Freshworks: empowering clients with team-based software
At a time when more workers are reliant on business software than ever before, Freshworks is dedicated to ensuring that users have an optimised experience.
Considering the average digital solutions provided to be “clunky, expensive, hard to set up and frustrating to use”, the company strives to eliminate the need for clients to spend prolonged periods of time customising inefficient apps.
Instead, Freshworks aims to deliver intuitive, ‘out-of-the-box’ style software which is immediately ready for use. It does this with cost-conscious and expert execution that doesn’t sacrifice quality in return.
The origins of world-class solutions
Starting organically as the response to a broken television in 2010, founders Girish Mathrubootham and Shan Krishnasamy began creating a user-centric cloud-based customer service software named ‘Freshdesk’.
Little over a year later, Freshdesk was officially in Chennai, India and almost immediately began receiving clients from all over the world; the company began its first-round funding in December 2011, worth US$1mn.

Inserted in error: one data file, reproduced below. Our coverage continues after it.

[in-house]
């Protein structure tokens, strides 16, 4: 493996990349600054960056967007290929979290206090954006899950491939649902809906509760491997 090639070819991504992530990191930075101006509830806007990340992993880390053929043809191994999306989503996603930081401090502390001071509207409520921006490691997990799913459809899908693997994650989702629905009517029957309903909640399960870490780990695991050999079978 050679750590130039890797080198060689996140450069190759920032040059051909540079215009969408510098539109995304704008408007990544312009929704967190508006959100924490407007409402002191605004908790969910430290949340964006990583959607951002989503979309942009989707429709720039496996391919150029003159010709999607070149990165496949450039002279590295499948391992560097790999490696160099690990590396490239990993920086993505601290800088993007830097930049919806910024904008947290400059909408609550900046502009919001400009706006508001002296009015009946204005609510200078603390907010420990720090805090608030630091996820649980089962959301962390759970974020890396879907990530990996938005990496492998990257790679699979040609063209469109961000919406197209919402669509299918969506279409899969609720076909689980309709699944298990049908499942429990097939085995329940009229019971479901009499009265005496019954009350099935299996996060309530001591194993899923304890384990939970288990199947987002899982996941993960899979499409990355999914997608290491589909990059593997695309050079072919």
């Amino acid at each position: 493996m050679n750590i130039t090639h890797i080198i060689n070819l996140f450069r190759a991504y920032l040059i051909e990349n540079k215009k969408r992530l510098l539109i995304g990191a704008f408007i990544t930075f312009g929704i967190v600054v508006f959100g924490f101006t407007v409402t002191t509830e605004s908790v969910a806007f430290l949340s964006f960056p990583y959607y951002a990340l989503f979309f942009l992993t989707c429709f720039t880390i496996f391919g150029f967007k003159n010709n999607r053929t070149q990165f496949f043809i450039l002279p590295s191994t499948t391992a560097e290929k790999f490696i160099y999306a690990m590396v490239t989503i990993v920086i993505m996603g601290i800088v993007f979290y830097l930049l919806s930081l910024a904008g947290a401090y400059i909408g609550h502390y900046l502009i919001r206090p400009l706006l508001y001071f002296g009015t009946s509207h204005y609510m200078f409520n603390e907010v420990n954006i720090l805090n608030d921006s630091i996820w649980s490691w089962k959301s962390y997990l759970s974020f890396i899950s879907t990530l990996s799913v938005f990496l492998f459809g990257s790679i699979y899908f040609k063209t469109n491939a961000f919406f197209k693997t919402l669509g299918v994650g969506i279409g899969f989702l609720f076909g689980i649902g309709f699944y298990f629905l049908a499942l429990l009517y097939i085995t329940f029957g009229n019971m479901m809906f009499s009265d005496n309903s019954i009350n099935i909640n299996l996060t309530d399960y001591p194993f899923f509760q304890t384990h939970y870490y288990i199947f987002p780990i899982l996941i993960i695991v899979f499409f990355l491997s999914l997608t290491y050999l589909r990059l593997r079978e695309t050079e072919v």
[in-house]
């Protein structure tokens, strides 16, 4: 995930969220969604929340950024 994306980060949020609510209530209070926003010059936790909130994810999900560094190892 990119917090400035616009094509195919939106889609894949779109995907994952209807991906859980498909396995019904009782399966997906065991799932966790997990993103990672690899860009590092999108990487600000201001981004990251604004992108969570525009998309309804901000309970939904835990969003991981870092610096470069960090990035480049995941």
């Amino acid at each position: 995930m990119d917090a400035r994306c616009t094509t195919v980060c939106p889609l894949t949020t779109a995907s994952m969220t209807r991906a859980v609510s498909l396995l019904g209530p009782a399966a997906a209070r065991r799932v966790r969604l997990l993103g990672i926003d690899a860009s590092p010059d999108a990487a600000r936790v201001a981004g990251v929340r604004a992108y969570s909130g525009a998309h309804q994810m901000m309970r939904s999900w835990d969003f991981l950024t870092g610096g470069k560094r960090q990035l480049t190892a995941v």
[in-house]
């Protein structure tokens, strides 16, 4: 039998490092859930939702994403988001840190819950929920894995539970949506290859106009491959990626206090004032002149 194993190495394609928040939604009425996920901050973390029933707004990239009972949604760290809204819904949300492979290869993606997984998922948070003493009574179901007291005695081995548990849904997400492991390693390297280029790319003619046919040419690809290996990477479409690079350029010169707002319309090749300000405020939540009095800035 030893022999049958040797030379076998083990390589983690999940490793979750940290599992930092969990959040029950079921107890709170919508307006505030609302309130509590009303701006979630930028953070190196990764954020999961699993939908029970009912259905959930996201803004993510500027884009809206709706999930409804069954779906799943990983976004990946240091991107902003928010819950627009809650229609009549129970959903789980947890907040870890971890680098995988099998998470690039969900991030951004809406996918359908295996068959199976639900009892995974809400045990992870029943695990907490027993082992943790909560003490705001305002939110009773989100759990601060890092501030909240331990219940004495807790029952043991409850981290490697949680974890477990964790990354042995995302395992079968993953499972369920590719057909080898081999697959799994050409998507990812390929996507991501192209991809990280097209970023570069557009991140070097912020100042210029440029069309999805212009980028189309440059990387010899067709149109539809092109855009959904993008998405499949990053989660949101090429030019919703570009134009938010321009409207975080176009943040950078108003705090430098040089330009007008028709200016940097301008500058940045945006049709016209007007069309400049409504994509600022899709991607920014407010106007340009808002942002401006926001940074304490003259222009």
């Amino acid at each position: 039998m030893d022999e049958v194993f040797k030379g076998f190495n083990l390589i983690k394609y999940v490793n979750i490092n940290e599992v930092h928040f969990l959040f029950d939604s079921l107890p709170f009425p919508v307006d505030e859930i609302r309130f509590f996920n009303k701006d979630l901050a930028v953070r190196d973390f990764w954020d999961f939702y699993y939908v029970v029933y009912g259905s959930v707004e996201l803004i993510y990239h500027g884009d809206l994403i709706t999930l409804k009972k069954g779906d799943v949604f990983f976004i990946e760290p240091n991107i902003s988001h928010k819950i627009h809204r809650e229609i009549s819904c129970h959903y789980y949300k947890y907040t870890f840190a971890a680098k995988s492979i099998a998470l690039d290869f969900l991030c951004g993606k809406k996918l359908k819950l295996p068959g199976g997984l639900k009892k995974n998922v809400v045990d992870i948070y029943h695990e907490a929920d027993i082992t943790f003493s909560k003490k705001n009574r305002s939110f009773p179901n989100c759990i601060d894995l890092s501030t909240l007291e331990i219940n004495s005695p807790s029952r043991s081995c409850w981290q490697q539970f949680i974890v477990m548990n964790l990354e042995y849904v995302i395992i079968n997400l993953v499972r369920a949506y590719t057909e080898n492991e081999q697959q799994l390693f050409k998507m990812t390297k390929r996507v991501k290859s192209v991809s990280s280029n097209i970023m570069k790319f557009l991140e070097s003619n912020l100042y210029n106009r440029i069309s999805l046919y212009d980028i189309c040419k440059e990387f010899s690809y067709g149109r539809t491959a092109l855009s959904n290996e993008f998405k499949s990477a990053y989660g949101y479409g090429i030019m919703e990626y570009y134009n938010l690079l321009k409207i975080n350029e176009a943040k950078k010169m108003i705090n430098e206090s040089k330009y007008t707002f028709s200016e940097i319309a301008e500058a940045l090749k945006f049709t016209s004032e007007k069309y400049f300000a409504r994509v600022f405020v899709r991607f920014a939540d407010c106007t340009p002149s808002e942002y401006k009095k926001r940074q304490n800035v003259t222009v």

Later, in April 2012, the company moved to its second-round funding via New York investment firm Tiger Global Management and venture capital company Accel, this time for $5mn.
By 2014, Freshdesk had managed to break the 30,000 customer mark and in 2017 rebranded as ‘Freshworks’ to reflect its new focus as a products platform. The following yearn Freshworks managed to generate an annual revenue in excess of $100mn.
Now trusted by over 150,000 clients around the world to deliver best-in-class software, the company has worked hard to ensure all aspects of
With a portfolio of 13 products and growing, Freshworks has a diverse range of solutions that can empower teams to reach their potential and optimise businesses. These include:
Freshdesk: An omnichannel, AI-driven, self-service solution aimed at customer service agents. Enabling staff to work together when addressing customer enquiries, the app consolidates conversation threads into a single place and automates repetitive work.
Freshsuccess: A key tool for companies seeking to expand and/or strengthen their client relationships, Freshsuccess provides an easy window to learn about customers, identify opportunities and boost productivity.
Freshworks 360: Dubbed the ‘ultimate customer-for-life suite’, this app aims to bring together the entire customer journey or cycle: support, CRM, customer success, marketing, voice and chat.
Aiming to provide a seamless experience for both clients and team members, the separate aspects of Freskworks 360 can be found individually if required. However, for those wishing to integrate sales, support and marketing into one platform, 360 is the ultimate solution.